Monique Skidmore, Karaoke Fascism: Burma and the Politics of Fear, Philadelphia: University of Pennsylvania Press, 2004,264 pages.
Skidmore did difficult fieldwork in Burma during 1996, a period of increasing turmoil as students and others openly demonstrated against the current regime. Her research was, ostensibly, to "understand the idioms of emotional and psychological distress used by various Burmese communities, and to explore the role of religion and medicine in conceptualizing and mediating such distress and as pathways for action" (p. 8). Rather than focussing directly on these topics, Skidmore directs our attention to the all encompassing fear that Burmese have to deal with on a day to day basis and the consequences this has for individual Burmese as well as for Burmese society. Researching fear is not easy, as Skidmore asks, "How does one research fear when doing so produces the very emotion in question, both in the research and the informants?" (p. x), something she explores most completely in her third chapter.
To get to this exploration, Skidmore first provides a brief introduction to Burmese history and a sketch of the resistance activities in Rangoon in September 1996. These activities are juxtaposed with places of refuge that Burmese Buddhism provides, both physically and spiritually. The third chapter then explores the fear that Skidmore faced and the Burmese continue to face. Here Skidmore argues that her experience of fear and her understanding and analysis of her embodied fear allows her to "intuit the experience of Burmese people whom I have come to know. In so doing, I argue that emotional knowledge arising from similar (never identical) circumstances can be important, in this case, necessary, for an analysis of fear in everyday lif e" (p. 35). These three chapters are compelling but difficult reading. After finishing part of a chapter I would have to put the book down because of the overwhelming awfulness of the situation that I was reading about.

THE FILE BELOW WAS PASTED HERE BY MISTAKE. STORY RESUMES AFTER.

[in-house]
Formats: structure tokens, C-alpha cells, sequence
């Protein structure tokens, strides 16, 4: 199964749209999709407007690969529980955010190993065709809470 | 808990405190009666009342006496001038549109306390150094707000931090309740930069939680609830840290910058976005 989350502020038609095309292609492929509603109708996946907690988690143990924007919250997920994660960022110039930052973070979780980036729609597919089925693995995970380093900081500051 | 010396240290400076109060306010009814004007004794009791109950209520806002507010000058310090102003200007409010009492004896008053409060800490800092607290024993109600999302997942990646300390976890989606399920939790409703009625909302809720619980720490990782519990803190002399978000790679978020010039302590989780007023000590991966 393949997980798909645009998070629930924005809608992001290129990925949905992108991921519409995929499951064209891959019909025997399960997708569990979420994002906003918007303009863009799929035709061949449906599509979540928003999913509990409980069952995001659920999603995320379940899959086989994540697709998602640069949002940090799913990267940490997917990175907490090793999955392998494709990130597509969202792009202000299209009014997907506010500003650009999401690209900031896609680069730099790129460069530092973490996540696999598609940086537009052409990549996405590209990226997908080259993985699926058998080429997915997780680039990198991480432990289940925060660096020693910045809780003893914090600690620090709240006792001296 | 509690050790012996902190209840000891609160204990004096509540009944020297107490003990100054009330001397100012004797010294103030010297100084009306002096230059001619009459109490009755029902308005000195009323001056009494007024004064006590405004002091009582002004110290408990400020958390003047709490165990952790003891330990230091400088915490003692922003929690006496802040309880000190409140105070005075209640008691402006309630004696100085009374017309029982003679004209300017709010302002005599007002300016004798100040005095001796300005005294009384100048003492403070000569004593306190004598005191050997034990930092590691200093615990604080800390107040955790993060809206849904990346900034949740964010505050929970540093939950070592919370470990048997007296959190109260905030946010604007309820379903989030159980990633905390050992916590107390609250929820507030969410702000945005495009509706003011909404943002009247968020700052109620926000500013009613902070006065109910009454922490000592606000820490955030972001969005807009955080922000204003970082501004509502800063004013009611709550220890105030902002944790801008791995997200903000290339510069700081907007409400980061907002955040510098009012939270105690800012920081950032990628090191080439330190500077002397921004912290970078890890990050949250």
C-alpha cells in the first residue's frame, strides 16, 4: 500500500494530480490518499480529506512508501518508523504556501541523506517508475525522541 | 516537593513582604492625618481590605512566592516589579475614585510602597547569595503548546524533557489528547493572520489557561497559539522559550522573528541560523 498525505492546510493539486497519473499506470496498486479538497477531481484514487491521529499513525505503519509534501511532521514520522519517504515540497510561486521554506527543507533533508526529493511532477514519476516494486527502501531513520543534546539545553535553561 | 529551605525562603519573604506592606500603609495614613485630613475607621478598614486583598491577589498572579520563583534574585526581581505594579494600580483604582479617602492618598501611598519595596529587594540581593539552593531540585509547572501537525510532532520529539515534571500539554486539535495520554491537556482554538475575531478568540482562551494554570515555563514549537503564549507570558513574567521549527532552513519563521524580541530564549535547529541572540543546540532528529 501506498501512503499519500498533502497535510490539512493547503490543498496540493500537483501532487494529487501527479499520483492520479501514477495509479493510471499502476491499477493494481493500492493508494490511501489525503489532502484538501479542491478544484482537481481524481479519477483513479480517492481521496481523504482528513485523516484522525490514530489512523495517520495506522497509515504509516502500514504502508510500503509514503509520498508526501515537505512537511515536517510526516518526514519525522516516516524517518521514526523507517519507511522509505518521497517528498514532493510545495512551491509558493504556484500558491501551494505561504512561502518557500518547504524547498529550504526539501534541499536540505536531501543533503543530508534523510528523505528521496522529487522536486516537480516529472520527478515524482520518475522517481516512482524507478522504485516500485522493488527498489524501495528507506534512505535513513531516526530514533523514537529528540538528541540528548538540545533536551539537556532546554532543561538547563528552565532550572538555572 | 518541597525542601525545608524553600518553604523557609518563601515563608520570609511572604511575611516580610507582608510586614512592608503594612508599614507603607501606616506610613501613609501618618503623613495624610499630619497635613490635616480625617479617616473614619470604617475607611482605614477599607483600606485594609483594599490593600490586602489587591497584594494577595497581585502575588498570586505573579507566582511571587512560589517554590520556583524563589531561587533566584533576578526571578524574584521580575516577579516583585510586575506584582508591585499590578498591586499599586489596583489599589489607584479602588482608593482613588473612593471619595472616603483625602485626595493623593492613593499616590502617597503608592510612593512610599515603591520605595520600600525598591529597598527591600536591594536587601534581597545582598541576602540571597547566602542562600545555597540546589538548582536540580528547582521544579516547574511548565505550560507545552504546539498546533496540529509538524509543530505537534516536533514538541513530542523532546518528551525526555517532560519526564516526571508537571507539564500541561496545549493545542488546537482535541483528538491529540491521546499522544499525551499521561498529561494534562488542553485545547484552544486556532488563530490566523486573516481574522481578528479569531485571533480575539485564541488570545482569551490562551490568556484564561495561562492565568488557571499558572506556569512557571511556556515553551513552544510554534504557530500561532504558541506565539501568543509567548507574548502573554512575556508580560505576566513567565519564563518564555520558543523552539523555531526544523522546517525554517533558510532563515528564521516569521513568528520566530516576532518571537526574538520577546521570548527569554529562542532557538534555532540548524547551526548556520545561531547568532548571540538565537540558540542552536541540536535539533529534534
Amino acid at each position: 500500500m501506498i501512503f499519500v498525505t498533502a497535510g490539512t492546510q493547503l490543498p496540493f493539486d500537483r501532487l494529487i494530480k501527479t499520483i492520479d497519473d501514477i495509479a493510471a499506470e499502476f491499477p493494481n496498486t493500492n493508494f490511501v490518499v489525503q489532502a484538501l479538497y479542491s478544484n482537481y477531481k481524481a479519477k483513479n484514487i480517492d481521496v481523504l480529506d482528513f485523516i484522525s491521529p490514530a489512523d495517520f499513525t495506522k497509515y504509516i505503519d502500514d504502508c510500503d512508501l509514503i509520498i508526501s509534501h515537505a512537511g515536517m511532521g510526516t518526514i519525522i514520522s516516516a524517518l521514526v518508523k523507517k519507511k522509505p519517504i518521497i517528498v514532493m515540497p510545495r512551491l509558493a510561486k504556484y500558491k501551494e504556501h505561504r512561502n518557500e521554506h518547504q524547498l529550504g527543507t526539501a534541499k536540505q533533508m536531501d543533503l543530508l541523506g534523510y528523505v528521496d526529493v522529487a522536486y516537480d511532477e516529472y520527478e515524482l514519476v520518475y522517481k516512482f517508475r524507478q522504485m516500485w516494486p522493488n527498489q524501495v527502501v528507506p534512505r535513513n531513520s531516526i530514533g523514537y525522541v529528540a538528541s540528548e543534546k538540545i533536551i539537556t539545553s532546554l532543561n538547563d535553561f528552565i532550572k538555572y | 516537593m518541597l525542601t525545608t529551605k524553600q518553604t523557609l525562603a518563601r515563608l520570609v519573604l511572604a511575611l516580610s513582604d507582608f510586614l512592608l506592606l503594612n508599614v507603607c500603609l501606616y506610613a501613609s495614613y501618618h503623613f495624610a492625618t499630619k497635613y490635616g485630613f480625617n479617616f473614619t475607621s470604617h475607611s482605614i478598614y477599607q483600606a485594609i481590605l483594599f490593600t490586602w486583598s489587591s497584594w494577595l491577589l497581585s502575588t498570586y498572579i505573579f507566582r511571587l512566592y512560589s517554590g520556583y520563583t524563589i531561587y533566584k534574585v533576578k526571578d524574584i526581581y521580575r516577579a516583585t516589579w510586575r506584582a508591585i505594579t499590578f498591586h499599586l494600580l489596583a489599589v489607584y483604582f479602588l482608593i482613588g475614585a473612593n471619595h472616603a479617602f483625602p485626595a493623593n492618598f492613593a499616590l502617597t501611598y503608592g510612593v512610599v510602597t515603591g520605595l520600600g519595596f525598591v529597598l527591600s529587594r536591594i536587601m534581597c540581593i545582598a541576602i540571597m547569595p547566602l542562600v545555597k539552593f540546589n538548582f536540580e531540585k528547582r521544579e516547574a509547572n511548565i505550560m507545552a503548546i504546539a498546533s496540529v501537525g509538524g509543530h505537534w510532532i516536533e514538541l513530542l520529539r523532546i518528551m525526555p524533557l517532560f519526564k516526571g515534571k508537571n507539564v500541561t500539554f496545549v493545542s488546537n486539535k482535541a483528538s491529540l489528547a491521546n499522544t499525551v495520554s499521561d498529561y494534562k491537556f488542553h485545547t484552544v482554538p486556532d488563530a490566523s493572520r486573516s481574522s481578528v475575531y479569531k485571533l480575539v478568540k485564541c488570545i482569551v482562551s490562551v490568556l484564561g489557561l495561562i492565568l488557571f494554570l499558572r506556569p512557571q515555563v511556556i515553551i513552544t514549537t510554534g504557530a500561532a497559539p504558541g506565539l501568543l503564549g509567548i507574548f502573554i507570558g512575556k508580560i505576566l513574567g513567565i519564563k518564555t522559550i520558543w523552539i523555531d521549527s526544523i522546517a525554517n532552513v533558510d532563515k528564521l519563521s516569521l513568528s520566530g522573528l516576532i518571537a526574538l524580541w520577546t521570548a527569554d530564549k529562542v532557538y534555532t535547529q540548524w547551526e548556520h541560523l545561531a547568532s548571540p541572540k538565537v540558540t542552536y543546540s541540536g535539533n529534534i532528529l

In the next four chapters, the focus shifts to the contexts that the Burmese must interact in and the role of the government and its military in defining these contexts. Skidmore discusses the way the military define spaces and the thin veneers of modernity and conformity as well as the tensions created by the juxtaposition of modernity, fascism and terror. These chapters also include accounts of how people deal with the situations created by propaganda and the continuing inability to trust people because of informers and the consequent self-censorship that this entails. For her analysis, Skidmore draws on scholars of modernity and fascism, particularly Benjamin and the Frankfurt School (p. 84). I found these chapters equally difficult to read but more because of the analyses than the content. In the end, I was not convinced that drawing parallels between the situation in Burma and high modernity in Paris and Nazi Germany provided any enlightenment about the Burmese generals and their behaviour or the situation that the Burmese people face. A more meaningful comparison would have been to place the Burmese situation in its Southeast Asian context of political violence with discussions of similarities and differences with Cambodia under Pol Pot and Indonesia in the aftermath of Sukarno's defeat in 1965, the annexation of East Timor, or, more recently, the end of the Suharto period. …